Tax evasion, information reporting, and the regressive bias hypothesis
AbstractA robust prediction from the tax evasion literature is that optimal auditing induces a regressive bias in e¤ective tax rates compared to statutory rates. If correct, this will have important distributional consequences. Nevertheless, the regressive bias hypothesis has never been tested empirically. Using a unique data set, we provide evidence in favor of the regressive bias prediction but only when controlling for the tax agency�s use of third-party information in predicting true incomes. In aggregate data, the regressive bias vanishes because of the systematic use of third-party information. These results are obtained both in simple reduced-form regressions and in a data-calibrated state-of-the-art model.
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Bibliographic InfoPaper provided by University Library of Munich, Germany in its series MPRA Paper with number 28406.
Date of creation: 26 Jan 2011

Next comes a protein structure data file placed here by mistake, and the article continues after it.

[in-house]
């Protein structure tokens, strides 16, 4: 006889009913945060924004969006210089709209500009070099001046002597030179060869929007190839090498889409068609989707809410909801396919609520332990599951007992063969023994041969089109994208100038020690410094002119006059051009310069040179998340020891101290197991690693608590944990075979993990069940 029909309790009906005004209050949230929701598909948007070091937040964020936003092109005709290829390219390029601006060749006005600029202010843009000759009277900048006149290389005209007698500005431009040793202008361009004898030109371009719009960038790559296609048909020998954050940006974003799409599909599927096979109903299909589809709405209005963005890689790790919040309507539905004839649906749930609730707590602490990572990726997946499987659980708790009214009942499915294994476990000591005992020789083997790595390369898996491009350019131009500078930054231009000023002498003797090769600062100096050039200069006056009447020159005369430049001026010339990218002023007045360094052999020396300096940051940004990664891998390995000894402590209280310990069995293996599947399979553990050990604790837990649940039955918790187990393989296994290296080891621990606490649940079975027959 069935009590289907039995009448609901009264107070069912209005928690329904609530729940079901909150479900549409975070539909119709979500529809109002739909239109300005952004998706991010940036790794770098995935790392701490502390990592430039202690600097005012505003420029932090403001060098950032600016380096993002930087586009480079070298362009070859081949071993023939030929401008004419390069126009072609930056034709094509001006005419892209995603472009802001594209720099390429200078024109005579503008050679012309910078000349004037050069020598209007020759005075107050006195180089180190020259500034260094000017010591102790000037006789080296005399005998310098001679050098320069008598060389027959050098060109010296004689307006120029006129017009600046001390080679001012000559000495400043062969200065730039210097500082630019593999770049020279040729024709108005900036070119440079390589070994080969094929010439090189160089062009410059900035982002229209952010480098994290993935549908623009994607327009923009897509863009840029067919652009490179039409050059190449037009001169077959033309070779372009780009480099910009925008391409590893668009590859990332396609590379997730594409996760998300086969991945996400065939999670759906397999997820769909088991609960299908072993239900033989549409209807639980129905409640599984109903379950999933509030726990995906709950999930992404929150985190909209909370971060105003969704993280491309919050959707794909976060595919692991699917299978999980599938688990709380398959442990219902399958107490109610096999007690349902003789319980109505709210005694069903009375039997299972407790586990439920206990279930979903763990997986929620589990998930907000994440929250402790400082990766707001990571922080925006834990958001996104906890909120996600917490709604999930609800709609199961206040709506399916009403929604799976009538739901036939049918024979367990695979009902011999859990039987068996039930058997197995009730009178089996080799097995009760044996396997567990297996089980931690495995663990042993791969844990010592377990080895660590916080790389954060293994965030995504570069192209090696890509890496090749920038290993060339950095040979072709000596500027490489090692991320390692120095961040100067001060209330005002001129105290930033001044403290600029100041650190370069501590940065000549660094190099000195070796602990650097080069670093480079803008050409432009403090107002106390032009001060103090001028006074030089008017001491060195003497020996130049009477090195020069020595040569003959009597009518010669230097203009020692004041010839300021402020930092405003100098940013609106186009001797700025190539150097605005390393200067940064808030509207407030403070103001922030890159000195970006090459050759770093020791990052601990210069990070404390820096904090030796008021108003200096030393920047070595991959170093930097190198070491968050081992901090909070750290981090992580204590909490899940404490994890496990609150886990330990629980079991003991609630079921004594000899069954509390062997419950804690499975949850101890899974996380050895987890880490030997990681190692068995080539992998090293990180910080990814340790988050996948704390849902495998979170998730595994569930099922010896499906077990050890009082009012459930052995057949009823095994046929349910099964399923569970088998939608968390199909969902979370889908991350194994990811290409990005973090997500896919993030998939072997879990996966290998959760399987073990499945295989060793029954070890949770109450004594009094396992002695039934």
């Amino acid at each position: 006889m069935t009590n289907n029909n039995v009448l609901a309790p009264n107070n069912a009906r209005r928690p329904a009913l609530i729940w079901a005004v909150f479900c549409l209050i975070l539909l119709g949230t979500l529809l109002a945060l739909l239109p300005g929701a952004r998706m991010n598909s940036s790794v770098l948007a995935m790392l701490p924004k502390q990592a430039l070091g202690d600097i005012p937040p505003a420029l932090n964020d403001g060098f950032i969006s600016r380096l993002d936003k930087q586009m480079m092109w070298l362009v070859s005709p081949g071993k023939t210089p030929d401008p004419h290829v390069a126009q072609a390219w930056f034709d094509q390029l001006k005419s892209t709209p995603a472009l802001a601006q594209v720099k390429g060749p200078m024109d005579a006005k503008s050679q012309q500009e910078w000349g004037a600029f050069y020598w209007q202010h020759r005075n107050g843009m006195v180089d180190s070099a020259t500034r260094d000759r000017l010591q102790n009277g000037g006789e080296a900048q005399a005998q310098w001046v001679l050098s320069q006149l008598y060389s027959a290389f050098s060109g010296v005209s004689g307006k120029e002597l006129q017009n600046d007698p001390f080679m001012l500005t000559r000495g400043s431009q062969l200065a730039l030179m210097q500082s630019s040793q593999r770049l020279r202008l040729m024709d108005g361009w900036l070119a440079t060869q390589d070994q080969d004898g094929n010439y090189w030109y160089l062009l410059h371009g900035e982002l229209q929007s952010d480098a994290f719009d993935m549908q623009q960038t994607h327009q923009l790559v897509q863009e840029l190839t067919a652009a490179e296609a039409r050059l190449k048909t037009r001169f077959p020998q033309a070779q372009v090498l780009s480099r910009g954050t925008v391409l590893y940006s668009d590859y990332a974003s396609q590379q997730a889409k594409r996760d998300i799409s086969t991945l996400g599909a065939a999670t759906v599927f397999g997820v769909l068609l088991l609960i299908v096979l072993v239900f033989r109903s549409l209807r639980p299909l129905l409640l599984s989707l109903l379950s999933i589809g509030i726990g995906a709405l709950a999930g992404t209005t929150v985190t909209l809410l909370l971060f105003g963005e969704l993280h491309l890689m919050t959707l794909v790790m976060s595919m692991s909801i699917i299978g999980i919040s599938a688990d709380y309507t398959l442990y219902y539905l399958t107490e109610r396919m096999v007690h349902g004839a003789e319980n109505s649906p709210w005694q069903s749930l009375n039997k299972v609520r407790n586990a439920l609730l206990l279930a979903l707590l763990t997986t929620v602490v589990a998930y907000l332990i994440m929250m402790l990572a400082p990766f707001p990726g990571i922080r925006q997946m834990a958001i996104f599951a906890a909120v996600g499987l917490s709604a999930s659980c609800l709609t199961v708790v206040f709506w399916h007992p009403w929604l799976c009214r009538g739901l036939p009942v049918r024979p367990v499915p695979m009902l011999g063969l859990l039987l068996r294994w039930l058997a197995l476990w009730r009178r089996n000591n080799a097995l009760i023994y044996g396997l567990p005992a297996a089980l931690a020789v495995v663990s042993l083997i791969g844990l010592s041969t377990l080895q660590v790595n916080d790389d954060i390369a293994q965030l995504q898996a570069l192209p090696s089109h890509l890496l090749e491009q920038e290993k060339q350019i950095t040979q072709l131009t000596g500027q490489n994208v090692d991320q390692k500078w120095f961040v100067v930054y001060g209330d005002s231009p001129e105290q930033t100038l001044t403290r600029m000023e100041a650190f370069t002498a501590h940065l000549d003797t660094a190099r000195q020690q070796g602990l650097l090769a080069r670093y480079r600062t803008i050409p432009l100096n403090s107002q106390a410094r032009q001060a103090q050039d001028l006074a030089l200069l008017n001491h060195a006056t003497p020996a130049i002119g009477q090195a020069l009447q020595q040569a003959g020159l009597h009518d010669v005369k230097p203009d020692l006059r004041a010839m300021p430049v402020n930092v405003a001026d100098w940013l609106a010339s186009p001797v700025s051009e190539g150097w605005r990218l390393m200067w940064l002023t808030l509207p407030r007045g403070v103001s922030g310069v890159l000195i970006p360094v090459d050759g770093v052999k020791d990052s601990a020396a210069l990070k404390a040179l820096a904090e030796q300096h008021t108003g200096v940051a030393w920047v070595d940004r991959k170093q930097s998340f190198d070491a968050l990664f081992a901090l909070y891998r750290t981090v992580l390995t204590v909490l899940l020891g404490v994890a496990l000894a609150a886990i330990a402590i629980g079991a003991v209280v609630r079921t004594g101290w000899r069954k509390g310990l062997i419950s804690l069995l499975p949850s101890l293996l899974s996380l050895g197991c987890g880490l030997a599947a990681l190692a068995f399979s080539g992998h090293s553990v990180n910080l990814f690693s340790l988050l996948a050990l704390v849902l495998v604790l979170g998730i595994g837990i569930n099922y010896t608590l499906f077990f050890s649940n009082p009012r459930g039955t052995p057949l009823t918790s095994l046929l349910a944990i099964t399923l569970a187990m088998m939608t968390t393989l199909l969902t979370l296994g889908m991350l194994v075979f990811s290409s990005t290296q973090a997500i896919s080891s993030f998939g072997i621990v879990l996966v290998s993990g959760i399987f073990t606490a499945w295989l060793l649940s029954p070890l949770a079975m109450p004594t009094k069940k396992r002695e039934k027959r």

Date of revision:
tax evasion; tax enforcement; information reporting; auditing;
Other versions of this item:
- Simon Halphen Boserup & Jori Veng Pinje, 2010. "Tax Evasion, Information Reporting, and the Regressive Bias Hypothesis," EPRU Working Paper Series 2010-13, Economic Policy Research Unit (EPRU), University of Copenhagen. Department of Economics.
- D82 - Microeconomics - - Information, Knowledge, and Uncertainty - - - Asymmetric and Private Information; Mechanism Design
- K42 - Law and Economics - - Legal Procedure, the Legal System, and Illegal Behavior - - - Illegal Behavior and the Enforcement of Law
- H26 - Public Economics - - Taxation, Subsidies, and Revenue - - - Tax Evasion
This paper has been announced in the following NEP Reports:
- NEP-ACC-2011-02-05 (Accounting & Auditing)
- NEP-ALL-2011-02-05 (All new papers)
- NEP-PUB-2011-02-05 (Public Finance)
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